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    Book Review: The New Enclosure: The Appropriation of Public Land in Neoliberal Britain

Book Review: The New Enclosure: The Appropriation of Public Land in Neoliberal Britain

In The New Enclosure: The Appropriation of Public Land in Neoliberal Britain, Brett Christophers offers a forensic analysis of Britain’s biggest and most consequential privatisation: the privatisation of land. This is a crisp, nuanced text that contributes to our understanding of recent economic transformations and provides a distinctive account of neoliberalism. A must-read, writes John Tomaney. 
The New Enclosure: The Appropriation of […]

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    The UK needs a new electoral system, not a new political party

The UK needs a new electoral system, not a new political party

The new Independent Group of former Labour and Conservative MPs says it wishes to fix the UK’s broken politics. However, argues Jack Bridgewater, the first step in fixing politics at the centre is to reform the electoral system.

The resignation of 11 MPs from the two main parties (eight from Labour and three from the Conservatives to date, with more rumoured) […]

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    Three factors that affect public support for the implementation of EU referendum results

Three factors that affect public support for the implementation of EU referendum results

There is an ongoing debate in the UK over whether holding another referendum on EU membership would be democratic or not. Drawing on a new study, Sveinung Arnesen explains that while in general most citizens believe governments should follow the results of referendums on EU membership, this depends heavily upon the level of turnout, the size of the majority, […]

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    Emergency politics: why the government keeps emphasising 29 March as Brexit day

Emergency politics: why the government keeps emphasising 29 March as Brexit day

Ever since Theresa May triggered Article 50, 29 March keeps being portrayed as Brexit day. This continues to be the case, even though it is highly likely that an extension will be requested. Jonathan White explains why the focus on this deadline has a number of aims, not least to weaken resistance.

29 March 2019 has dominated British politics for […]

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    Top-down or bottom-up? Campaigns, social media, and the Scottish Independence Referendum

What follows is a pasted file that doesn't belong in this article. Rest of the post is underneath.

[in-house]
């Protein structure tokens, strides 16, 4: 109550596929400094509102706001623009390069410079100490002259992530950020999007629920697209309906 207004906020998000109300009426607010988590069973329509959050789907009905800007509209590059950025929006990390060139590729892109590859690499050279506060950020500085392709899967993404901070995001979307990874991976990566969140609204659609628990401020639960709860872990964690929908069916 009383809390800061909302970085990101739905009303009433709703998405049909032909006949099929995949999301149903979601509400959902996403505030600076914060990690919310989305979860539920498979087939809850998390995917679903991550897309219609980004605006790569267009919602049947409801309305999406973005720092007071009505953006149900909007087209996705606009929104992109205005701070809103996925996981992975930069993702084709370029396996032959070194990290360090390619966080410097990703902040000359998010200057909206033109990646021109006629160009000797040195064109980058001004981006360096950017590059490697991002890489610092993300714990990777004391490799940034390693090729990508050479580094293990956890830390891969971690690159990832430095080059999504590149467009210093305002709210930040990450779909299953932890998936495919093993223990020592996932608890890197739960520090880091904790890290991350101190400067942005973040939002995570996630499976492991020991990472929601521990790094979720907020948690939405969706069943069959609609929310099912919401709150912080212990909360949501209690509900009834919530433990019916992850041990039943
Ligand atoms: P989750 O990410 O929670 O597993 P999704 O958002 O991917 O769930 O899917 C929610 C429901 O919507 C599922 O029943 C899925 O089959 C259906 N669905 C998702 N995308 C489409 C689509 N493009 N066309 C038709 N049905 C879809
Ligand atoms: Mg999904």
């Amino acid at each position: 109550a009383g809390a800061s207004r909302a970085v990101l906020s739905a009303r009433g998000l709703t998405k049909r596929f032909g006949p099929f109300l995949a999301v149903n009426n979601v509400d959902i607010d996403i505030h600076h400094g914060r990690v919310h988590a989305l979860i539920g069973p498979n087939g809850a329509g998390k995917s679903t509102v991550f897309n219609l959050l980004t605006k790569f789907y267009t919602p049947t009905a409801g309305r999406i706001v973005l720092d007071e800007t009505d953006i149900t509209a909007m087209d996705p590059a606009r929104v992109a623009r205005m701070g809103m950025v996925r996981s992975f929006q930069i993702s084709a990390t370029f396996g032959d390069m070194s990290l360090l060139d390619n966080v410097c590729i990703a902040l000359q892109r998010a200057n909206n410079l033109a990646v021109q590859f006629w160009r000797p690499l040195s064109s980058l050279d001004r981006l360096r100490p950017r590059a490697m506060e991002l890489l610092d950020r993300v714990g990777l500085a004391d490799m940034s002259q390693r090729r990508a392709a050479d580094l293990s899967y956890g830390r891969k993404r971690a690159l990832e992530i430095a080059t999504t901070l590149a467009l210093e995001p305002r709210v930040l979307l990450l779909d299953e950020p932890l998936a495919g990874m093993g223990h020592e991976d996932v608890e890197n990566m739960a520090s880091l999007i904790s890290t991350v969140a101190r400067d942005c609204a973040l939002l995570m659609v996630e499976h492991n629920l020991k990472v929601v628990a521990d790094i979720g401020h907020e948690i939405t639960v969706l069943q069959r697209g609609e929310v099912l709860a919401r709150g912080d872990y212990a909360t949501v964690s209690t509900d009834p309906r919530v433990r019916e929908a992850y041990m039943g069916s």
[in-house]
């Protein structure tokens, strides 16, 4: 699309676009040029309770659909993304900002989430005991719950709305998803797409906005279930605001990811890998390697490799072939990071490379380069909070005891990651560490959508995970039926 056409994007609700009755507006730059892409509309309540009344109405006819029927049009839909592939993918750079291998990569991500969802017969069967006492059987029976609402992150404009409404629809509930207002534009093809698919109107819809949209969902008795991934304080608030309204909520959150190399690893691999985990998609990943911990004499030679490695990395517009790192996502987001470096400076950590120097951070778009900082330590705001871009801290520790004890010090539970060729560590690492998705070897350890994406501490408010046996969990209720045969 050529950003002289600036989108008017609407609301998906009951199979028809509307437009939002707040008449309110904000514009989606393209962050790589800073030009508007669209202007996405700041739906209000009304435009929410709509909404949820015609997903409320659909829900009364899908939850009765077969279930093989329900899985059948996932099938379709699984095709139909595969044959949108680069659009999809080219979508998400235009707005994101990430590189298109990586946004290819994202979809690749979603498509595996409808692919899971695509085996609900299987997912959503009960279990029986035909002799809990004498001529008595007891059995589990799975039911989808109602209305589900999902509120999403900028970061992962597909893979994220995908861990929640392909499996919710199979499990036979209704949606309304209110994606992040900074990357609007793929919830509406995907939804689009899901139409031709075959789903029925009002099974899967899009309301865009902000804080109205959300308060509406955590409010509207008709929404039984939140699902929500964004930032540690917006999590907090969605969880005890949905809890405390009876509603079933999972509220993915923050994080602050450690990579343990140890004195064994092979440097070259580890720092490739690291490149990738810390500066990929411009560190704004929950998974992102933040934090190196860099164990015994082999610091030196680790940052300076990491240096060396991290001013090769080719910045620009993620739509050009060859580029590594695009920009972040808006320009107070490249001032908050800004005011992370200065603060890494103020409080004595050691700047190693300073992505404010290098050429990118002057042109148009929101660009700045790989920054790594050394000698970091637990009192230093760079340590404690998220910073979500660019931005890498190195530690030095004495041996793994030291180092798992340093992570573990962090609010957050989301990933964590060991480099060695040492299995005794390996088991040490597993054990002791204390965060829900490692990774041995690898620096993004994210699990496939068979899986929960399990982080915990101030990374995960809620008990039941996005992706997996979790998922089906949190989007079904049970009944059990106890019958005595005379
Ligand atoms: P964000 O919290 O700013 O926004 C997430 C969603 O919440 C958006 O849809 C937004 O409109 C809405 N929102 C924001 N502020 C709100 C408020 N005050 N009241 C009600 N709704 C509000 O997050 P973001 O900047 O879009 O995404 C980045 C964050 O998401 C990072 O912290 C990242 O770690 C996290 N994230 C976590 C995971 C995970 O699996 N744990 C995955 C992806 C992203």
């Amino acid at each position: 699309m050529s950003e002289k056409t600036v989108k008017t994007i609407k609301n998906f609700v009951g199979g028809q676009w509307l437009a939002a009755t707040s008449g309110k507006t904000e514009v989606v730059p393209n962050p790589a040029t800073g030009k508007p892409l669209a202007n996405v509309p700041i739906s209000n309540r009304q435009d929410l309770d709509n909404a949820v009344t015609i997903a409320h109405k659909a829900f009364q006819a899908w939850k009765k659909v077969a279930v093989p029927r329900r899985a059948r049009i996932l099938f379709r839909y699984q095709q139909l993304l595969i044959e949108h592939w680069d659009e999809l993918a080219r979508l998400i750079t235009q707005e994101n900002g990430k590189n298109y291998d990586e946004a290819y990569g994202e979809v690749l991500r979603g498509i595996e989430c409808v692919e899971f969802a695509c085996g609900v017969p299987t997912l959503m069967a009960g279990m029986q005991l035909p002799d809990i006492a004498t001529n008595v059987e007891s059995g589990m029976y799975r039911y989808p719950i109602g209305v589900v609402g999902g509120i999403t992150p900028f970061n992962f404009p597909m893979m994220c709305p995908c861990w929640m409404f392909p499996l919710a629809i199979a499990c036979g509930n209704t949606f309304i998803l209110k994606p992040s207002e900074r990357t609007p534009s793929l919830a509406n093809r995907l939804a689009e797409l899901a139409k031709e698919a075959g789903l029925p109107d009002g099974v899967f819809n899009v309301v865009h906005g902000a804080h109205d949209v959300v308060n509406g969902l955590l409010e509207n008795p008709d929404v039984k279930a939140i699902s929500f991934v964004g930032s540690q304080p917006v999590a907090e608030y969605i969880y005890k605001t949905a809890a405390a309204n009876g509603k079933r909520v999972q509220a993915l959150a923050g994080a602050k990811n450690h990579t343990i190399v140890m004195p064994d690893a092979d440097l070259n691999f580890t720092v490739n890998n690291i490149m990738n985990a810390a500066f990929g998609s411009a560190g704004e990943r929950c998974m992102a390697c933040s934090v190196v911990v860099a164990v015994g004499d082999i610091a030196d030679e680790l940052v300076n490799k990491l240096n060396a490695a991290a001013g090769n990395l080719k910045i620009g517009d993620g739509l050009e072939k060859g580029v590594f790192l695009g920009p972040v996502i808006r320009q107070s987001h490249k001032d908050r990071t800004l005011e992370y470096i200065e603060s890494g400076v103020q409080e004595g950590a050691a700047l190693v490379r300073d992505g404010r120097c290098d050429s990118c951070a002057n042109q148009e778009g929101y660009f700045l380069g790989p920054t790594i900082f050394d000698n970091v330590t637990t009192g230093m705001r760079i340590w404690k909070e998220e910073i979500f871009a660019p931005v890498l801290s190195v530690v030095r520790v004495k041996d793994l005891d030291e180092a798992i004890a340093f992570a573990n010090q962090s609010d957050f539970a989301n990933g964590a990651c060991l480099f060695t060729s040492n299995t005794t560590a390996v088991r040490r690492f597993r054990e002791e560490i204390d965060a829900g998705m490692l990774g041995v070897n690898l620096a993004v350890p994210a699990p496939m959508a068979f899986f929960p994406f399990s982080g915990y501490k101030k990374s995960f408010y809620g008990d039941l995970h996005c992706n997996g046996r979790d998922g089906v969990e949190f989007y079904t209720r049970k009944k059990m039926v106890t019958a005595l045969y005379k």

Top-down or bottom-up? Campaigns, social media, and the Scottish Independence Referendum

Using the 2014 referendum as a case study, Ana Ines Langer, Michael Comerford, and Des McNulty look at the extent to which the use of social media by campaigns follows the command and control model, or a more bottom-up, decentralized approach. They find that depending on a number of factors, some campaigns selectively adopt digital tools that fit with […]

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    How to determine the ‘will of the people’: a mathematical view

How to determine the ‘will of the people’: a mathematical view

Mathematician Bernhard von Stengel uses game theory to consider how a second Brexit referendum with more than two choices could be run, and how the counting-rule chosen for any multiple-choice ballot can determine the outcome.

If you favour a second referendum on Brexit (a prospect that is now, February 2019, receding), you should not only think of what you should ask the […]

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    Are non-custodial sentences a credible and cost-effective substitute to incarceration?

Are non-custodial sentences a credible and cost-effective substitute to incarceration?

Nick Cowen, Siddhartha Bandyopadhyay, and Juste Abramovaite analyse the effects of custodial and non-custodial sentences on recorded crime in England and Wales. Their results suggest that non-custodial sentences can be an effective alternative to custody when it comes to reducing property crime but their effect is less consistent when looking at violent crime.

As the criminal justice system struggles with […]

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    Economic voting and party positions: when and how wealth matters for the vote

Economic voting and party positions: when and how wealth matters for the vote

Does the ownership of economic assets matter for how people vote? Drawing on new research, Timothy Hellwig and Ian McAllister find the answer is yes. They argue that by changing their policy positions, parties can shape the influence of asset ownership on voter decisions.

The politics of asset ownership have received much attention in the aftermath of the Great Recession […]